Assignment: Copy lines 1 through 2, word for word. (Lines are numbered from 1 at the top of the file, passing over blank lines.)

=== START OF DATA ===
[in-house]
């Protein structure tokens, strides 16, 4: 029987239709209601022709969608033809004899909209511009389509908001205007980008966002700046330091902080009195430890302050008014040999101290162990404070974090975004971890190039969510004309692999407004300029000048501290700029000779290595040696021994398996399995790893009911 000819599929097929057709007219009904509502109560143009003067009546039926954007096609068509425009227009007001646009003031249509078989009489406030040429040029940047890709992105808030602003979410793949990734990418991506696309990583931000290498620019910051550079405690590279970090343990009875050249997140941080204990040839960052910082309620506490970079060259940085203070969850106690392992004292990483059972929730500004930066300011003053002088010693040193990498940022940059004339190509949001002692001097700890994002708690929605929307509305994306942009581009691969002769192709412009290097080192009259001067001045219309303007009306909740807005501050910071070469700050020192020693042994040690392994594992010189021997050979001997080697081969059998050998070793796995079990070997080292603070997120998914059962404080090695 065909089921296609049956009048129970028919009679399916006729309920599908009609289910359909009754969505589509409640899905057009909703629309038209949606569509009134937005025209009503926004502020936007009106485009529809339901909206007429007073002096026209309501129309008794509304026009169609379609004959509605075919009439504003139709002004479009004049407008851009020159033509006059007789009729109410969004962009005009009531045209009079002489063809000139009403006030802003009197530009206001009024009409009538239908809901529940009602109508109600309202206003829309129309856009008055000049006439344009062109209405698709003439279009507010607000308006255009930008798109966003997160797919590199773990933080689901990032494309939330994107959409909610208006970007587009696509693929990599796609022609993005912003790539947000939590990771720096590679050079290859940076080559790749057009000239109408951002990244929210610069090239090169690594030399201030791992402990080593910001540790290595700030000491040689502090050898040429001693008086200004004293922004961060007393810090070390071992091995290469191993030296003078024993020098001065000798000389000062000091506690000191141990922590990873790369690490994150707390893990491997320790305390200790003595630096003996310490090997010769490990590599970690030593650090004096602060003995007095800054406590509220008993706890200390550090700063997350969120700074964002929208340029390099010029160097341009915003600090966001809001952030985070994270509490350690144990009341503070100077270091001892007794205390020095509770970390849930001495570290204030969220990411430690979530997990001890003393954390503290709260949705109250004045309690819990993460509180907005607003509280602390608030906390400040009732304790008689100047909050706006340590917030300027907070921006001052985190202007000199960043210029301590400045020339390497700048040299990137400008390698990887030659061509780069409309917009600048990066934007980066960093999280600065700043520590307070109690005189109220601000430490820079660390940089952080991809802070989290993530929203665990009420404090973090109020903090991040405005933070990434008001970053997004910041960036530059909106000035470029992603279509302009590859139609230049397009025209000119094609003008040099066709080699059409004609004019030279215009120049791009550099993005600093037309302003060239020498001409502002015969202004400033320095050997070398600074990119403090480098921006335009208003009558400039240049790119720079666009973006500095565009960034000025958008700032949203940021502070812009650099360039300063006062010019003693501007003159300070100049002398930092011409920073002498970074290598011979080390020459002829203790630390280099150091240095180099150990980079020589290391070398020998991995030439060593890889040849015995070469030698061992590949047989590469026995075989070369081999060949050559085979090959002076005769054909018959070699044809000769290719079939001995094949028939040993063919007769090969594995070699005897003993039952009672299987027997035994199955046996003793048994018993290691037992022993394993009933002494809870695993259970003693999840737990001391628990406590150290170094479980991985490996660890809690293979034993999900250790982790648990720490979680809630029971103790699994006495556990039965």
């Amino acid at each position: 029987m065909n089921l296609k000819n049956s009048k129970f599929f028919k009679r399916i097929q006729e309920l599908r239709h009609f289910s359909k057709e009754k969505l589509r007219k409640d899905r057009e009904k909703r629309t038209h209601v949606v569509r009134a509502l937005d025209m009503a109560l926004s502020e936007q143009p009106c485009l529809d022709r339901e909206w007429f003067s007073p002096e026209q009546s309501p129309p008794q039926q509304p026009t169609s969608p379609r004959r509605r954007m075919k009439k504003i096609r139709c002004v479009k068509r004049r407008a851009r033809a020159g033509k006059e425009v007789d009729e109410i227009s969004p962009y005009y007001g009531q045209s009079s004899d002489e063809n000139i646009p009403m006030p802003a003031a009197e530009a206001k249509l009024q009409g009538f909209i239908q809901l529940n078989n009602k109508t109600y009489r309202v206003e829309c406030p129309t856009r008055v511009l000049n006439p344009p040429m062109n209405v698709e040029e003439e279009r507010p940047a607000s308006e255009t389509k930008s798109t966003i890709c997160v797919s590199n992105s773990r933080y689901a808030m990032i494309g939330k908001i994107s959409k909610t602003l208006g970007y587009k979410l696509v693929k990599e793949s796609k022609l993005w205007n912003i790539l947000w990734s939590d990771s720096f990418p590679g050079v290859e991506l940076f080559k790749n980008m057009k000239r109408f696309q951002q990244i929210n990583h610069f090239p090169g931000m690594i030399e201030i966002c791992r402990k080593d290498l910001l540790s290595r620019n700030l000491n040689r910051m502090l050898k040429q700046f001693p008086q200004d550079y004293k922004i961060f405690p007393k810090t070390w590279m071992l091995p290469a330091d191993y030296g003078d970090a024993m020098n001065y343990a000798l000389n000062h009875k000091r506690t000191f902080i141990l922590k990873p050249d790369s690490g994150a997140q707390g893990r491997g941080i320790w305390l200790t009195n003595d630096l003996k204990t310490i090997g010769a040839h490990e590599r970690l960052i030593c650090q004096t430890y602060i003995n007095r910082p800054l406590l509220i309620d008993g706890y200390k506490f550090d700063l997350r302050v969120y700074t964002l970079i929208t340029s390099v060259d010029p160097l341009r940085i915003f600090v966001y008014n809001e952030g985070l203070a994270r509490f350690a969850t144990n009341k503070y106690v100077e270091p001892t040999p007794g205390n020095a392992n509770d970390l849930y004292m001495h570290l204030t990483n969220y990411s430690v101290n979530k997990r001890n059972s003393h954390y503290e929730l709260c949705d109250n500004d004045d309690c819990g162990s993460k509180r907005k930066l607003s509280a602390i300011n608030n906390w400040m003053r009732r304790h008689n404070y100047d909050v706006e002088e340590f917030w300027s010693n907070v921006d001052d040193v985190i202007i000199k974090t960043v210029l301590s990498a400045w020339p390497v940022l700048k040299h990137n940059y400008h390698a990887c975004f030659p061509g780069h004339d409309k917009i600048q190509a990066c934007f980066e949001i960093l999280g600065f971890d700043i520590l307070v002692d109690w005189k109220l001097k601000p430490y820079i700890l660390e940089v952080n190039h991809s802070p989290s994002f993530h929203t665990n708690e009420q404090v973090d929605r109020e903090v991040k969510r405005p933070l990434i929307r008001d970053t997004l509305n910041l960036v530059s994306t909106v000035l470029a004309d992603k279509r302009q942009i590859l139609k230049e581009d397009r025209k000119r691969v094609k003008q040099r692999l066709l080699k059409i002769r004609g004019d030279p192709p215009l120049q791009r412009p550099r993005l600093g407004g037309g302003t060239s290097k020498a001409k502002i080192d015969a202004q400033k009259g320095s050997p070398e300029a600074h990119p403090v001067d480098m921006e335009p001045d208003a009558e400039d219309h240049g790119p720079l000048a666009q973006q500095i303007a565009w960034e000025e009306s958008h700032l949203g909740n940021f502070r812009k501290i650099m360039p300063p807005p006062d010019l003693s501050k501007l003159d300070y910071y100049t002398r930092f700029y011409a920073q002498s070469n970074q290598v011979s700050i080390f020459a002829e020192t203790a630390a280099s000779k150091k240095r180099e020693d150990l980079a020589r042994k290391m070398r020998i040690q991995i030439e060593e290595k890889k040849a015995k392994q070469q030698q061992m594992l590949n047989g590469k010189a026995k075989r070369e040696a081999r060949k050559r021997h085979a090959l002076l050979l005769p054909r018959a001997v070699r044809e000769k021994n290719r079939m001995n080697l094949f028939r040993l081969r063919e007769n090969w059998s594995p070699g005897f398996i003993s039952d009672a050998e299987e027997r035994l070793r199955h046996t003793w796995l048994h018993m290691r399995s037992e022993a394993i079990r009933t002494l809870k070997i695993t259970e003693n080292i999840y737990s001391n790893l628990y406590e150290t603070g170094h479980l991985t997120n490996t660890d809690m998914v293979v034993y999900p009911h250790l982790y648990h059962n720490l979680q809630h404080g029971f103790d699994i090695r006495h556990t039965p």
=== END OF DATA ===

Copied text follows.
[in-house]
């Protein structure tokens, strides 16, 4: 029987239709209601022709969608033809004899909209511009389509908001205007980008966002700046330091902080009195430890302050008014040999101290162990404070974090975004971890190039969510004309692999407004300029000048501290700029000779290595040696021994398996399995790893009911 000819599929097929057709007219009904509502109560143009003067009546039926954007096609068509425009227009007001646009003031249509078989009489406030040429040029940047890709992105808030602003979410793949990734990418991506696309990583931000290498620019910051550079405690590279970090343990009875050249997140941080204990040839960052910082309620506490970079060259940085203070969850106690392992004292990483059972929730500004930066300011003053002088010693040193990498940022940059004339190509949001002692001097700890994002708690929605929307509305994306942009581009691969002769192709412009290097080192009259001067001045219309303007009306909740807005501050910071070469700050020192020693042994040690392994594992010189021997050979001997080697081969059998050998070793796995079990070997080292603070997120998914059962404080090695 065909089921296609049956009048129970028919009679399916006729309920599908009609289910359909009754969505589509409640899905057009909703629309038209949606569509009134937005025209009503926004502020936007009106485009529809339901909206007429007073002096026209309501129309008794509304026009169609379609004959509605075919009439504003139709002004479009004049407008851009020159033509006059007789009729109410969004962009005009009531045209009079002489063809000139009403006030802003009197530009206001009024009409009538239908809901529940009602109508109600309202206003829309129309856009008055000049006439344009062109209405698709003439279009507010607000308006255009930008798109966003997160797919590199773990933080689901990032494309939330994107959409909610208006970007587009696509693929990599796609022609993005912003790539947000939590990771720096590679050079290859940076080559790749057009000239109408951002990244929210610069090239090169690594030399201030791992402990080593910001540790290595700030000491040689502090050898040429001693008086200004004293922004961060007393810090070390071992091995290469191993030296003078024993020098001065000798000389000062000091506690000191141990922590990873790369690490994150707390893990491997320790305390200790003595630096003996310490090997010769490990590599970690030593650090004096602060003995007095800054406590509220008993706890200390550090700063997350969120700074964002929208340029390099010029160097341009915003600090966001809001952030985070994270509490350690144990009341503070100077270091001892007794205390020095509770970390849930001495570290204030969220990411430690979530997990001890003393954390503290709260949705109250004045309690819990993460509180907005607003509280602390608030906390400040009732304790008689100047909050706006340590917030300027907070921006001052985190202007000199960043210029301590400045020339390497700048040299990137400008390698990887030659061509780069409309917009600048990066934007980066960093999280600065700043520590307070109690005189109220601000430490820079660390940089952080991809802070989290993530929203665990009420404090973090109020903090991040405005933070990434008001970053997004910041960036530059909106000035470029992603279509302009590859139609230049397009025209000119094609003008040099066709080699059409004609004019030279215009120049791009550099993005600093037309302003060239020498001409502002015969202004400033320095050997070398600074990119403090480098921006335009208003009558400039240049790119720079666009973006500095565009960034000025958008700032949203940021502070812009650099360039300063006062010019003693501007003159300070100049002398930092011409920073002498970074290598011979080390020459002829203790630390280099150091240095180099150990980079020589290391070398020998991995030439060593890889040849015995070469030698061992590949047989590469026995075989070369081999060949050559085979090959002076005769054909018959070699044809000769290719079939001995094949028939040993063919007769090969594995070699005897003993039952009672299987027997035994199955046996003793048994018993290691037992022993394993009933002494809870695993259970003693999840737990001391628990406590150290170094479980991985490996660890809690293979034993999900250790982790648990720490979680809630029971103790699994006495556990039965």